Consumption of Seafood - The Influence from Overweight and Health Beliefs Public Deposited

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  • Main research question: How is seafood consumption influenced by overweight and health beliefs in a region of traditional high-level fish consumption? Materials and methods: A randomly drawn sample of women aged 45-69 years who live in Northern Norway answered a self-administrated questionnaire about eating habits, socioeconomic factors and questions related to health sent to them by mail; 7556 women answered the questionnaire (response rate 56.1%) analyzed by logistic regression methods. Findings: The mean consumption of seafood was 15 times a month. There were 46% of the respondents who were overweight, 77% agreed that food is important for health and 55% had a desire to reduce weight. Overweight women consumed less lean fish than normal weight women (OR=0.8). Fish consumption was not associated to the desire to reduce weight. However, a general healthy food consumption pattern was both a strong predictor for weekly fish consumption and for normal weight and for the desire to reduce weight. Very high family income was associated to higher fat fish consumption (OR=1.9) normal body weight and for the desire to reduce weight (OR=2.1). High fish consumption in childhood and the belief that food is important for health were both strong predictors high fish consumption (OR 2.1 and 1.4 respectively for lean fish). Kids <7 years in the household predicted processed fish consumption (OR=2.9) but not the beliefs that food is important for health, that is predicted by teenagers in the households (OR+1.4). Education predicted high fat fish consumption, while age was a strong predictor for high lean fish consumption (OR=1.88 for >60 years compared to 45-49 years). Main conclusion: Higher fish consumption was predicted the more consumers' believe and behave according to foods importance to health, but not by overweight or desire to reduce weight. High fish consumption in childhood and high level of education and income in the population was also predictors of high fish consumption. Promoting of seafood as a low calorie healthy food and improving the healthy aspects of processed fish products may increase seafood consumption. The consumption effect will most probably be strongest among consumers with highest education and income. Teaching kids and teenagers eating seafood improves seafood consumption as adult.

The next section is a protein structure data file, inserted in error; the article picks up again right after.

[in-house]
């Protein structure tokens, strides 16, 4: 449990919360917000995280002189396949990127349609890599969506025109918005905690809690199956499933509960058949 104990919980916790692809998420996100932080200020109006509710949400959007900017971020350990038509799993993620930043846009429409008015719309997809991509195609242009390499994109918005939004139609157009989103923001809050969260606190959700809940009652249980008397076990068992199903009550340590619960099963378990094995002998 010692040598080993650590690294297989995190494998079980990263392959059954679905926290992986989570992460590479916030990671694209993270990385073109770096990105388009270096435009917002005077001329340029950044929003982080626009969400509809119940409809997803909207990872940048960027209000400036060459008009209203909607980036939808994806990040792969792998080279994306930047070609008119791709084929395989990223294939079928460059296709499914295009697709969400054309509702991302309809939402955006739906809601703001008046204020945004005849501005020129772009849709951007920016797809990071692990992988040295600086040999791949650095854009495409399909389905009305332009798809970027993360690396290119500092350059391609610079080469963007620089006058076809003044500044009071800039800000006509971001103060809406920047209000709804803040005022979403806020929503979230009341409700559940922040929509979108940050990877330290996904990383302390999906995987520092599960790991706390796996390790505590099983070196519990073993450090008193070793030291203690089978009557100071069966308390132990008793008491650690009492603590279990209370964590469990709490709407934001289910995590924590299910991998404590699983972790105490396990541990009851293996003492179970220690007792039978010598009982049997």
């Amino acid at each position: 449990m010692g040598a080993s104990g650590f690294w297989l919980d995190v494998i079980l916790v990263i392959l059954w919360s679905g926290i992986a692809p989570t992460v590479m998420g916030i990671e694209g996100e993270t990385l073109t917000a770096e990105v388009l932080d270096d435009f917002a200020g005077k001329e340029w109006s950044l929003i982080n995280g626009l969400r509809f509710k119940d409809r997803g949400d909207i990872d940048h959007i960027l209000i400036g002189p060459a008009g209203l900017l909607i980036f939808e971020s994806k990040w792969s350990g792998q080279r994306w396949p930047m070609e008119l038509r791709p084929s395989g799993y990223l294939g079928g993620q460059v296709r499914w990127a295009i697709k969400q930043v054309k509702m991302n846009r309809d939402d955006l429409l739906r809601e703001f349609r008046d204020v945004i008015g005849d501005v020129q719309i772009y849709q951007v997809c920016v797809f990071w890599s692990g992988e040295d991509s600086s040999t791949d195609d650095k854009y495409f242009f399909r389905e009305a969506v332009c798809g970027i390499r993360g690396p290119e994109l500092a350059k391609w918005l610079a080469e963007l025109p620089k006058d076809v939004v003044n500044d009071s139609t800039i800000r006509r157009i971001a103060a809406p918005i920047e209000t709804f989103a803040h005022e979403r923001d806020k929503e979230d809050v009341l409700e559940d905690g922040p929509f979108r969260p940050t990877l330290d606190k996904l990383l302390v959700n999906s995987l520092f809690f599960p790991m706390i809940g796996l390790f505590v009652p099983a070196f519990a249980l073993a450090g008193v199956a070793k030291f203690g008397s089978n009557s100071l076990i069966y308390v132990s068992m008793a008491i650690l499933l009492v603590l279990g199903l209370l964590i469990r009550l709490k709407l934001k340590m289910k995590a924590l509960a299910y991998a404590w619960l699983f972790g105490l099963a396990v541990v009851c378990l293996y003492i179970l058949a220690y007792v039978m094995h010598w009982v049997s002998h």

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  • Trondsen, Torbjorn, T. Braaten, E. Lund, A. E. Eggen. 2002. Consumption of Seafood - The Influence from Overweight and Health Beliefs. Peer Review: No. In: Proceedings of the Eleventh Biennial Conference of the International Institute of Fisheries Economics and Trade, August 19-22, 2002, Wellington, New Zealand: Fisheries in the Global Economy. Compiled by Ann L. Shriver. International Institute of Fisheries Economics & Trade, Corvallis, Oregon, USA, 2002. CD ROM.
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